"It was kind of a shock because I didn't really expect to see it," said the Comanche resident.
In fact, he was able to pinpoint the exact one he worked on while he served in the U.S. Navy more than two decades ago.
It was while he was surfing the internet one day that he saw it displayed on a museum's website and just knew it was the one.
"To see it now is kind of like seeing an old friend that needs some help," said Williams.
But it didn't look exactly the way he remembered it, it was deteriorated, and Williams knew something had to be done.
So he used Facebook to find many of the crew who served alongside him in the Persian Gulf and "Project 342" began.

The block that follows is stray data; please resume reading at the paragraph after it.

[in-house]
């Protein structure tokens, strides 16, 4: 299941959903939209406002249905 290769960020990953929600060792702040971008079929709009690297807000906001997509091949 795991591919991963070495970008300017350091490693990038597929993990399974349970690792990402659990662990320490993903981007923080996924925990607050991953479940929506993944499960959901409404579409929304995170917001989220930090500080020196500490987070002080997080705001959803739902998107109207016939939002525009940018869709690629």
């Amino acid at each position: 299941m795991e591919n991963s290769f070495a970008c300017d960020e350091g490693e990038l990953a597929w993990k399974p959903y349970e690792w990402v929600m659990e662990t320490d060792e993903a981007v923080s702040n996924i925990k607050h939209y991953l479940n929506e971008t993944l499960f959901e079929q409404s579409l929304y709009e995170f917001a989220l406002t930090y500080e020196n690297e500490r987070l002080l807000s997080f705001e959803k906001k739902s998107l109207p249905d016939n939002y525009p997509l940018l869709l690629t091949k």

"It will never fly again, but were going to make it look like it can be rolled out to the taxiway, that's our goal," said WIlliams.
They've been working to restore the chopper, painting it and giving it the same love it gave them so many years ago.
Williams has only seen the transformation through pictures, but soon, he'll see it face to face.
"I think its going to be rather emotional because I haven't seen this thing in over 25 years," said Williams.
So after a long journey Williams will get the chance to see his faithful companion in all its glory.
Williams will head from his home in Comanche to Alabama to work on the chopper later this month.
They're hoping to finish it then and have it ready for the next generation of pilots to be inspired by.
The Helicopter Anti-Submarine Squadron Light Three Six was stationed at the Mayport Naval Air Facility in Jacksonville, FL.
That squadron has been since decommissioned.